Static Website Pages and Updating Blog Posts
The two main content areas you have as options for your website are static pages and update posts. The two content areas both take an article with its media such as images and videos but they archive and categorize it in a different way. As their name implies, pages are for content that remains static, meaning that it is constantly available. While posts are dated and archived by date, and a feed of this content is available with the most current post at the top of the list.
You can use these content areas in different ways, but the standard way is to assume that pages are a website and posts are called a blog.
Static Website Pages
Pages are arranged in a tree menu. Imagine a tree branch with its first single branch coming from the trunk then branching out with smaller branches and ending in twigs. A main branch is called a parent and a twig is called a child. The hierarchy of this is similar to genealogy, so the top level page may be called a grandparent if the branch goes to a third level, but it starts to get hard to keep track of lineage names if you go too deep. So I’ll call the first branch a top level page and use parent and child to just name that relationship.
|Top Level Article||Parent Article 1||Child Article 1|
|Child Article 2|
|Parent Article 2||Child Article 1|
|Child Article 2|
|Parent Article 3||Parent Article 4||Child Article 1|
It is rare for people to use more than 3 levels and most people only use 2. As regards search engines, it is said that pages that go too deep are rarely indexed. The lengthy url can be a problem. Lastly the CMS itself sometimes has a problem displaying an open tree menu like this in a sidebar, and plugin writers may not allow for more than 3 levels, and some only 2.
You cannot mix the two content areas. They are separate. For example, you cannot put a page in a post category list. You can use a plugin to relate them.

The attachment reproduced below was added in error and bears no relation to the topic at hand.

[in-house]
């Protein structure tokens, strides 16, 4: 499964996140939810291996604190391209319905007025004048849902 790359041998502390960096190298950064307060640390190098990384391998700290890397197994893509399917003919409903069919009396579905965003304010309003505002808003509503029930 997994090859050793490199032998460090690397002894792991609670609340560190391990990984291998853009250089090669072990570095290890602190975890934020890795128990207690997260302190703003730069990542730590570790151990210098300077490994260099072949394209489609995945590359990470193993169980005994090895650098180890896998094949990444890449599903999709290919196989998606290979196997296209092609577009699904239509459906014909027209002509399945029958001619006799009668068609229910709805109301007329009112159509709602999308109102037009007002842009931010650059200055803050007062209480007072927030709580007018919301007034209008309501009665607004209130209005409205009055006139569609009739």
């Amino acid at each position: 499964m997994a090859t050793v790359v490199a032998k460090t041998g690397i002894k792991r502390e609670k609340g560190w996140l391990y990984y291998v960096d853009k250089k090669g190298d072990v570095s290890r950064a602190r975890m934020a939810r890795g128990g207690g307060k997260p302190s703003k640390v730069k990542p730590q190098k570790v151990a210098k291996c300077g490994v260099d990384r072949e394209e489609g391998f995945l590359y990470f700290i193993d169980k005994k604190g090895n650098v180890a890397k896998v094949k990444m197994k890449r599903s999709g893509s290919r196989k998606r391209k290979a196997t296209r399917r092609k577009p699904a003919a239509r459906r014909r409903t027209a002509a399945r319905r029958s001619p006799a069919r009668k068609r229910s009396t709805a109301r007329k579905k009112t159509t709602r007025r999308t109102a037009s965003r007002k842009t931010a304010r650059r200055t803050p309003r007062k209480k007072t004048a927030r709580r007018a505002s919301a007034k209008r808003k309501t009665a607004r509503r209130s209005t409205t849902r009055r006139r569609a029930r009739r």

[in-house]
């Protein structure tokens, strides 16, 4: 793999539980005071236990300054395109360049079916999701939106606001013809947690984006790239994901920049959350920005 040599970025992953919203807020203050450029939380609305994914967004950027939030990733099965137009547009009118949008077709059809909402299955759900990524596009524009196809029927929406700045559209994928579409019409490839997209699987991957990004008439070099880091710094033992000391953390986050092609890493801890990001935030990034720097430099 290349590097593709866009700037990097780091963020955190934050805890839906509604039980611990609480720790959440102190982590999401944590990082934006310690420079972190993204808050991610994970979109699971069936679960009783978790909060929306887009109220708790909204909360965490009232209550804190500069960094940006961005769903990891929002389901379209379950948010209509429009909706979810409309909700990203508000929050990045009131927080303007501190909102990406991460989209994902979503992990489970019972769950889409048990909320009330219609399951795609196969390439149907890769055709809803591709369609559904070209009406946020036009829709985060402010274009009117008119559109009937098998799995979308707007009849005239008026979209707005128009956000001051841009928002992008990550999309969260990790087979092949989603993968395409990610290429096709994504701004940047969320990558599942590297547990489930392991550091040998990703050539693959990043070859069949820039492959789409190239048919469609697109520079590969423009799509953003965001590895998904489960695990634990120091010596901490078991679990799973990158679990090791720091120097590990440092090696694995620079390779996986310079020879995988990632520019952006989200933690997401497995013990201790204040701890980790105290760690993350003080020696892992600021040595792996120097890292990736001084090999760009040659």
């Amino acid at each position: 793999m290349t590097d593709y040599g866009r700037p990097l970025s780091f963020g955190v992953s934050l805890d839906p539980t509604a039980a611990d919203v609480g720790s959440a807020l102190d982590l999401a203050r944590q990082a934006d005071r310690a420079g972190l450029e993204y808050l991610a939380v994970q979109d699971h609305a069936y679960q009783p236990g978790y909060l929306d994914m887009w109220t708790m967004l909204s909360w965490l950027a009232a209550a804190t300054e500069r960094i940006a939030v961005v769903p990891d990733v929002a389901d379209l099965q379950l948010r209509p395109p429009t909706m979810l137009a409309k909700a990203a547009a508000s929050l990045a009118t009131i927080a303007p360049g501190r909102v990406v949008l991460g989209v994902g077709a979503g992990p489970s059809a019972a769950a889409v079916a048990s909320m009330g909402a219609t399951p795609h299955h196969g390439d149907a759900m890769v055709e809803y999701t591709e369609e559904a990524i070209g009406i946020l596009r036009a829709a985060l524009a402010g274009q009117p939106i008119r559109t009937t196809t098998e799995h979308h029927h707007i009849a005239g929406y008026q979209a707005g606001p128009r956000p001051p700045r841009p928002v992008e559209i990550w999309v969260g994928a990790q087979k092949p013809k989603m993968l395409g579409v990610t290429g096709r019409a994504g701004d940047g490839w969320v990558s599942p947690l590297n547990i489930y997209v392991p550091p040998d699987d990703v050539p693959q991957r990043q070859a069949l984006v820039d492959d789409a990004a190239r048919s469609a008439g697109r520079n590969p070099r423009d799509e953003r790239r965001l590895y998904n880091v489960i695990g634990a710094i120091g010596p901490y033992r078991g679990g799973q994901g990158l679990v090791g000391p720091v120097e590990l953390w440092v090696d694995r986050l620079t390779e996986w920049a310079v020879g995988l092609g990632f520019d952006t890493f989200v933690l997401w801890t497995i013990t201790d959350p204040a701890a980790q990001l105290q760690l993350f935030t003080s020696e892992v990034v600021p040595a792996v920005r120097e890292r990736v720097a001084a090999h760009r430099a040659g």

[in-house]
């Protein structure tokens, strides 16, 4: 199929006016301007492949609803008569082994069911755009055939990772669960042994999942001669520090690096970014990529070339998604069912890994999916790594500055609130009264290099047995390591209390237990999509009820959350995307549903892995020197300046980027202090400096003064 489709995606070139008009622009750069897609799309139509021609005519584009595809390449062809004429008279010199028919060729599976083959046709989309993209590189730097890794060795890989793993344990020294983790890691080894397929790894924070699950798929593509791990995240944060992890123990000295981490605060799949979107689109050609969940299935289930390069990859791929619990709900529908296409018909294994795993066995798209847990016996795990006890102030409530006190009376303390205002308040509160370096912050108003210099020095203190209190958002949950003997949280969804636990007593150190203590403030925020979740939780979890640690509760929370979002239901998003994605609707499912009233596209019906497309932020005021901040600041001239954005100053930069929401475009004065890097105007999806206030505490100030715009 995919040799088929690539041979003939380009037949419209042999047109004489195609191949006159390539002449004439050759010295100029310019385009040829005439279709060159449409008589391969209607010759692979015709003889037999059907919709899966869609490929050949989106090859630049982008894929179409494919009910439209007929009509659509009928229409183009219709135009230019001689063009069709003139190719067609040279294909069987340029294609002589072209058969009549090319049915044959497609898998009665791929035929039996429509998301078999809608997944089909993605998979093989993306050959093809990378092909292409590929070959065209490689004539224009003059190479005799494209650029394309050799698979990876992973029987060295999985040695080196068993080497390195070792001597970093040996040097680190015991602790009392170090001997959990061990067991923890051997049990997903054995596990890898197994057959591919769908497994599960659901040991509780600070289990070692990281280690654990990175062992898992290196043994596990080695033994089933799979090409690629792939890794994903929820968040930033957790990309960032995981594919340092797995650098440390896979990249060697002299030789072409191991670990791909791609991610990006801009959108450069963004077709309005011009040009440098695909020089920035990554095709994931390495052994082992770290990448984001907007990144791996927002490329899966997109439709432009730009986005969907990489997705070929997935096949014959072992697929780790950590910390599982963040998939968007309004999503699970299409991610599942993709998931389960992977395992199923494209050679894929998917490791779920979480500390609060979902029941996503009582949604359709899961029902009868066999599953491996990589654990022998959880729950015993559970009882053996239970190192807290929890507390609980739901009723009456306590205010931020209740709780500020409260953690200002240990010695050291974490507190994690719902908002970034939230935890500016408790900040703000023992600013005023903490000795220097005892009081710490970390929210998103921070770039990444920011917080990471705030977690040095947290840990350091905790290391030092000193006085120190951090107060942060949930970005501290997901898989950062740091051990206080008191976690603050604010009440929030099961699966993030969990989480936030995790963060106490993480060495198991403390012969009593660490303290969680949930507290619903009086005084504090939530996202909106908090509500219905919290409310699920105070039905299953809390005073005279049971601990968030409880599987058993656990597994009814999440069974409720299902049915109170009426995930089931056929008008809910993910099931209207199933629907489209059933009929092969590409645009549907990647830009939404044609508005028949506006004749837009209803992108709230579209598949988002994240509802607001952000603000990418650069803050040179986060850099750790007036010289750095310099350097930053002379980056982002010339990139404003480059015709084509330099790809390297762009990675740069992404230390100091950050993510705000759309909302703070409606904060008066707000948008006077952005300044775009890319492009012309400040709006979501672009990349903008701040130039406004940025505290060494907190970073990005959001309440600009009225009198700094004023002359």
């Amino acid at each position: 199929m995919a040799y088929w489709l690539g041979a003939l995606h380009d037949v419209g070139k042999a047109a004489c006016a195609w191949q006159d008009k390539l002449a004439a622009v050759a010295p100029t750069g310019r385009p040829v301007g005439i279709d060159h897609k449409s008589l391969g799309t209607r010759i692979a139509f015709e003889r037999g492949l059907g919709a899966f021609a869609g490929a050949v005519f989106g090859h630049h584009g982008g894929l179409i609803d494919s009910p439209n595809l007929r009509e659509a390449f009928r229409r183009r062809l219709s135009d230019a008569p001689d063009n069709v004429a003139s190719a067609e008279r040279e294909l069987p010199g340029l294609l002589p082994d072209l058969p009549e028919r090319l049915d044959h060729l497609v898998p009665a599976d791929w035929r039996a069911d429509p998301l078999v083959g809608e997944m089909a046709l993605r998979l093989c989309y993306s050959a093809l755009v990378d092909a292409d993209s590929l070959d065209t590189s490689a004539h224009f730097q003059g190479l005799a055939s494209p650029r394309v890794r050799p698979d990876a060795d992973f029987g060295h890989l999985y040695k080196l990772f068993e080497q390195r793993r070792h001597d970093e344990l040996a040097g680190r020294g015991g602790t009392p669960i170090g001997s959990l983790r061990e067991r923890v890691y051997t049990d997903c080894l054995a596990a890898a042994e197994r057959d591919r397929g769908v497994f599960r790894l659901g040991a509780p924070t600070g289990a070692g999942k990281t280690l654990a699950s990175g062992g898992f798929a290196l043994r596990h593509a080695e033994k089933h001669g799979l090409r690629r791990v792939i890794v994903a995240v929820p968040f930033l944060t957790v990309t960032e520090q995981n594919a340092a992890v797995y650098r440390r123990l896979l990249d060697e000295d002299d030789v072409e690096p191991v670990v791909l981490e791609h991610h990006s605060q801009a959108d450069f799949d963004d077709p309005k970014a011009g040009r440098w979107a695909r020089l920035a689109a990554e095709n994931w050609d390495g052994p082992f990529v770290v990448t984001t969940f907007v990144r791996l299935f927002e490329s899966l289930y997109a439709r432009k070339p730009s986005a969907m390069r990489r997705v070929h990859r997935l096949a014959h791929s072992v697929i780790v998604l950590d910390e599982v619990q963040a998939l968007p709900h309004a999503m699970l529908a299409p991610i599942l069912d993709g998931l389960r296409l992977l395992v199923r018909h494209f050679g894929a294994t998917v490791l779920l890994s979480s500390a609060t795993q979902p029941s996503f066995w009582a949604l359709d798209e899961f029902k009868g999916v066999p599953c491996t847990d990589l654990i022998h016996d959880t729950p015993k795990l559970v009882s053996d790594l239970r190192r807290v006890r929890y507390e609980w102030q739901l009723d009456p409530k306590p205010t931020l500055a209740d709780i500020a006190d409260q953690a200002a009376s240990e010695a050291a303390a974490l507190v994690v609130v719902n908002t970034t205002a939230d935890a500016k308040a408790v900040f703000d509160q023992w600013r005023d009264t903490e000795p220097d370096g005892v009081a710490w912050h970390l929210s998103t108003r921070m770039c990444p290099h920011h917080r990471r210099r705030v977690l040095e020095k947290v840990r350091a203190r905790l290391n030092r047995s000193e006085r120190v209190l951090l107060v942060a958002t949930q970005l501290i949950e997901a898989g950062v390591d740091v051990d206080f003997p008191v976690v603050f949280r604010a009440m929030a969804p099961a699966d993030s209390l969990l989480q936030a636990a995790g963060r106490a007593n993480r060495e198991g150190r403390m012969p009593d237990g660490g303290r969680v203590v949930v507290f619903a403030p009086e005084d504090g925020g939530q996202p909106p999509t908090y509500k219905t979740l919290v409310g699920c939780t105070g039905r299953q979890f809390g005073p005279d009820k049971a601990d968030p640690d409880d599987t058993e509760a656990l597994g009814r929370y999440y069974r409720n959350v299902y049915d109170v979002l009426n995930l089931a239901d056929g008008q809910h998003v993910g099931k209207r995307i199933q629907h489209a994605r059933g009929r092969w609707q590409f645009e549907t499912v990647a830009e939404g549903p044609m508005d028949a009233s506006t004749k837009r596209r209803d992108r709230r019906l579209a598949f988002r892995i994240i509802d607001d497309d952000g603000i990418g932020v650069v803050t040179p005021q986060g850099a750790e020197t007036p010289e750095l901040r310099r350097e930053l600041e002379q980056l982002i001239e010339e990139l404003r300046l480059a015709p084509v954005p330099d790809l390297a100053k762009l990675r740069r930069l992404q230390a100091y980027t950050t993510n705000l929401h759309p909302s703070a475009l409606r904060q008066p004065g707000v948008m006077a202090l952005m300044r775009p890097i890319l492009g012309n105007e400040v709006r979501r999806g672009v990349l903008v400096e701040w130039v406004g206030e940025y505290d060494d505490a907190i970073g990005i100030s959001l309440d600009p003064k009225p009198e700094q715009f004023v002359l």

Top level pages always show in your top navigation bar in the numerical order you created them. You must use a plugin to exclude them and reorder them.
Pages do not have a tag system either by default, but you can use the Simple Tags plugin to include tags on pages. With this plugin you can also switch the two topic systems by converting categories to tags and tags to categories, if you decide you got it wrong.
Pages and Permalinks
If permalinks are used, the Page url will show this tree relationship if there are several parent and child pages going to a deep level. As you can see, the url can get very long.
Updating Blog Posts
Posts are automatically dated but you can set whether or not this date shows in your theme. Posts are also automatically archived by month and year, so you can always show a listing of all your posts by using the archives widget. Other than this Posts are not hierarchical.
Their category folders however are hierarchical, just like pages and you can branch out endlessly if you choose to. A post can be ticked to be included in several category folders or just one. The category folder that is ticked does not have to be in the same category branch as it’s parent. If a category box is ticked, this post’s content will be included in the category list menu and its feed, for posts included in this category.
Posts and Permalinks
A permalink, also called a pretty link or seo link, is a way to show an url that isn’t made up of numbers. For example a normal default link might show a post as http://www.domain.com/?pid=10
For search engine optimization we wish to display the post title in the url rather than the post id number such as “pid10”. Permalinks let us do this and we can choose how we want it displayed. We can choose from a range of options such as date and page id numbers, category and page name options.